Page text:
Trampoline
An Illustrated Novel
By Robert Gipe

When Dawn Jewell—fifteen, restless, curious, and wry—joins her grandmother’s fight against mountaintop removal mining in spite of herself, she has to decide whether to save a mountain or save herself; be ruled by love or by anger; remain in the land of her birth or run for her life. Inspired by oral tradition and punctuated by Gipe’s raw and whimsical drawings Trampoline is a powerful portrait of a place.

Cover of 'The Hairdresser of Harare'

The Hairdresser of Harare
By Tendai Huchu

Set in contemporary Zimbabwe, Caine Prize finalist Tendai Huchu’s comedic and devastating novel of manners and sexual mores chronicles the rise and fall of an unconventional friendship between a single mother and a rival male hairdresser, with brutal consequences for both.

Cover of 'Mrs. Shaw'

Mrs. Shaw
A Novel
By Mukoma Wa Ngugi

In the fictional East African Kwatee Republic of the 1990s, the dictatorship is about to fall, and the nation’s exiles are preparing to return. One of these exiles, a young man named Kalumba, is a graduate student in the United States, where he encounters Mrs. Shaw, a professor emerita and former British settler who fled Kwatee’s postcolonial political and social turmoil.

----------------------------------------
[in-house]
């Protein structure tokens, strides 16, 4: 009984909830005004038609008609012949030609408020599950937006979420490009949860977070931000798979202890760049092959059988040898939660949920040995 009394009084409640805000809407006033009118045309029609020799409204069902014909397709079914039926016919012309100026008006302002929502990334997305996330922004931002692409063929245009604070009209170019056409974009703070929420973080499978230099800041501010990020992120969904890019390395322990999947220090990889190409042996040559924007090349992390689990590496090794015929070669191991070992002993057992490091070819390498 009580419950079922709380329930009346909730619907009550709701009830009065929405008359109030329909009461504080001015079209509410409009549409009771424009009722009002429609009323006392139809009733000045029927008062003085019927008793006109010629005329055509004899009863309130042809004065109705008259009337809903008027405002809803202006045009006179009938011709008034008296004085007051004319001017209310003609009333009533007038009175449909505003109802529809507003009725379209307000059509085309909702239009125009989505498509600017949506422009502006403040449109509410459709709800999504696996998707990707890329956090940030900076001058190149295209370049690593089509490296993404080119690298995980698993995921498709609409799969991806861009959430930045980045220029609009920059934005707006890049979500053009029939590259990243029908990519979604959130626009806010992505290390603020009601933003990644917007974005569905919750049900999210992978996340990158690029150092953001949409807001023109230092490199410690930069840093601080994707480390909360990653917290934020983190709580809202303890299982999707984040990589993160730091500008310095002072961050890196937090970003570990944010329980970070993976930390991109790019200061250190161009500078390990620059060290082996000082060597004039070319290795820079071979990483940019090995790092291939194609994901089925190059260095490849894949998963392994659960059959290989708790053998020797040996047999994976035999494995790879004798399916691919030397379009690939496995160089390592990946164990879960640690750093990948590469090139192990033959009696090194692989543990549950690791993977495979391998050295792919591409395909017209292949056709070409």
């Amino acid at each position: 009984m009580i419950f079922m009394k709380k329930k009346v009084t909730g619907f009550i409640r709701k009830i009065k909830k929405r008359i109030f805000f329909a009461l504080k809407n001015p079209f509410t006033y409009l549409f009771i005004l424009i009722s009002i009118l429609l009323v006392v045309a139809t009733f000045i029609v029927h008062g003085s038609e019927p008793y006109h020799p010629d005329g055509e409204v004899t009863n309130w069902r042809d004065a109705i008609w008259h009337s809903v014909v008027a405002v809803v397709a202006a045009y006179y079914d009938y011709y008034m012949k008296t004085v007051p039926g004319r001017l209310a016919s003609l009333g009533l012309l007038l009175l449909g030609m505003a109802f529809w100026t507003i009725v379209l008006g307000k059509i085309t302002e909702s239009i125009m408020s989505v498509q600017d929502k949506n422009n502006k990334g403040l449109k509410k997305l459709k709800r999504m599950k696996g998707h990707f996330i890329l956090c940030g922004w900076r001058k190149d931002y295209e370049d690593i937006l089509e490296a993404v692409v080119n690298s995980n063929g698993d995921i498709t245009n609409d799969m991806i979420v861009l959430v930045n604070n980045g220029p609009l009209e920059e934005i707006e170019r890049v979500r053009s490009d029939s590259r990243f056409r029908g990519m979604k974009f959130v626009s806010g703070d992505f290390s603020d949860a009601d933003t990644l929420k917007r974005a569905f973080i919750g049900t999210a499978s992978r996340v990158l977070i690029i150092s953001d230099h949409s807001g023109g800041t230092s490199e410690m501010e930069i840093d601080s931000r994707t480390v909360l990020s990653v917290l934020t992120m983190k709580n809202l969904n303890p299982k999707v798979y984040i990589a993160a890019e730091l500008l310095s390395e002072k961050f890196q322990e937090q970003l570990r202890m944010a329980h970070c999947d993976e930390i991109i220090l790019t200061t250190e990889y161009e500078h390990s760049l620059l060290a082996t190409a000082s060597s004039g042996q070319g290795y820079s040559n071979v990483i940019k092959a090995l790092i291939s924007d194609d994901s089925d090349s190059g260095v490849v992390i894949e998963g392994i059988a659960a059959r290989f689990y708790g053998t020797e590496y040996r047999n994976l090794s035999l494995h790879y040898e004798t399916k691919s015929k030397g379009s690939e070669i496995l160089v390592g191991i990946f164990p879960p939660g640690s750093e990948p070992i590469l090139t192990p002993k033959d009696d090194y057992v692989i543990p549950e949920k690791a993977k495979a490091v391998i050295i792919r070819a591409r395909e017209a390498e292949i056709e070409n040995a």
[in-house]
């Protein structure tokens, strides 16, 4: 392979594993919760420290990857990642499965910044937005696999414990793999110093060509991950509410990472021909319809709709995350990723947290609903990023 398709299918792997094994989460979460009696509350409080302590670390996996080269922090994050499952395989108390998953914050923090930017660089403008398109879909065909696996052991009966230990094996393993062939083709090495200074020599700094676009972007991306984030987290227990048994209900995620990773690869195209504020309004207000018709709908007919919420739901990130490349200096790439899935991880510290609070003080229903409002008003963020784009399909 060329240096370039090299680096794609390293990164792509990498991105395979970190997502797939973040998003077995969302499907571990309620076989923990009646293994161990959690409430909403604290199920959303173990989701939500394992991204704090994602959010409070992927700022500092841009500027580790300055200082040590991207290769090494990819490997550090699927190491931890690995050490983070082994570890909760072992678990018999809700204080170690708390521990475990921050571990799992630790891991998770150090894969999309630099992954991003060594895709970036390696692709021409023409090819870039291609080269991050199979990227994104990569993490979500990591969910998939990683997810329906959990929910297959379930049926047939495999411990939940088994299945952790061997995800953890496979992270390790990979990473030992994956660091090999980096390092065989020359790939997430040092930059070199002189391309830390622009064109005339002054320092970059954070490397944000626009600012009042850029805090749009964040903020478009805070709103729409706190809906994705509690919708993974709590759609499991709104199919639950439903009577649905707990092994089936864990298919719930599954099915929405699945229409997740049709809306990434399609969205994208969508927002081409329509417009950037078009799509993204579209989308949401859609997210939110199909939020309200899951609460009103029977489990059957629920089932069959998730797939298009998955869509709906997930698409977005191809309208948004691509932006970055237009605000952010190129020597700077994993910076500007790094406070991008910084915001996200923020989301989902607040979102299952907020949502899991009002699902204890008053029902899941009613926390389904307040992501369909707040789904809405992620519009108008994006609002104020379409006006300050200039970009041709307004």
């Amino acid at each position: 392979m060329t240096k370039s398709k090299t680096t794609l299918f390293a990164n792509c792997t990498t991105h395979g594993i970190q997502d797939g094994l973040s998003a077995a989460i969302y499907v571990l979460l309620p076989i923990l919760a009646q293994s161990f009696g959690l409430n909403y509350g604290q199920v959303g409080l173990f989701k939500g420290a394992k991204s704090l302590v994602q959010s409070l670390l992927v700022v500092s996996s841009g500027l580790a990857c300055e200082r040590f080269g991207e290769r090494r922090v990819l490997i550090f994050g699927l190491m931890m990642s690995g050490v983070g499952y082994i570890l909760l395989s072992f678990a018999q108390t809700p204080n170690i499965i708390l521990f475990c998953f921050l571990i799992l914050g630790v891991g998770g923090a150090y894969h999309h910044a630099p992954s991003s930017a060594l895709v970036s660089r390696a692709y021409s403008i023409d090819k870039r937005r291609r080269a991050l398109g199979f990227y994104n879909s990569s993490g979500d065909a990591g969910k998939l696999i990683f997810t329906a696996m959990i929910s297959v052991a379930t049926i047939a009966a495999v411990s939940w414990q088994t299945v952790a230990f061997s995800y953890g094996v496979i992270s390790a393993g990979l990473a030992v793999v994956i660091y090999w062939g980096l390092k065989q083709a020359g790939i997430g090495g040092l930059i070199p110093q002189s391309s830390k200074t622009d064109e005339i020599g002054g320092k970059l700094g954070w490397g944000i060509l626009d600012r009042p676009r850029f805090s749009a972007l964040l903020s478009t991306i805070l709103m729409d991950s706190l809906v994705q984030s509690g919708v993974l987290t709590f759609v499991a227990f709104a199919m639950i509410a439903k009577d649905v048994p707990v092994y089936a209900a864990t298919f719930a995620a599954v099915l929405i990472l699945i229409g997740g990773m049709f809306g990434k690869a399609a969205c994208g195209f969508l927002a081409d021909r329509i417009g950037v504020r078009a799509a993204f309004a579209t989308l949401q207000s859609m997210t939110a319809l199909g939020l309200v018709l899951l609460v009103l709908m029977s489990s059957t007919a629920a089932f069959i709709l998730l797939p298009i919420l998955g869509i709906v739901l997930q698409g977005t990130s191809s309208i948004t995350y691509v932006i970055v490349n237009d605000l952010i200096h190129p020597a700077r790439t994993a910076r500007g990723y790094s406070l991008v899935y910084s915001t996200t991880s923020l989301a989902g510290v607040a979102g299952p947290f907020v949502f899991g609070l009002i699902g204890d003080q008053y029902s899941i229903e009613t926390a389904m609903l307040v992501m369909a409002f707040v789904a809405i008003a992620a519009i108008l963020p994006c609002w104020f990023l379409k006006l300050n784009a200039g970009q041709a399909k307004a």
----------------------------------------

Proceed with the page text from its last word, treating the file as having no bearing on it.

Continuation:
Winner of the 2016 Weatherford Award in Fiction · Finalist, Judy Gaines Young Book Award
Cover of 'Trampoline'

Trampoline
An Illustrated Novel
By Robert Gipe

When Dawn Jewell—fifteen, restless, curious, and wry—joins her grandmother’s fight against mountaintop removal mining in spite of herself, she has to decide whether to save a mountain or save herself; be ruled by love or by anger; remain in the land of her birth or run for her life. Inspired by oral tradition and punctuated by Gipe’s raw and whimsical drawings Trampoline is a powerful portrait of a place.

Cover of 'The Man Who Killed the Deer'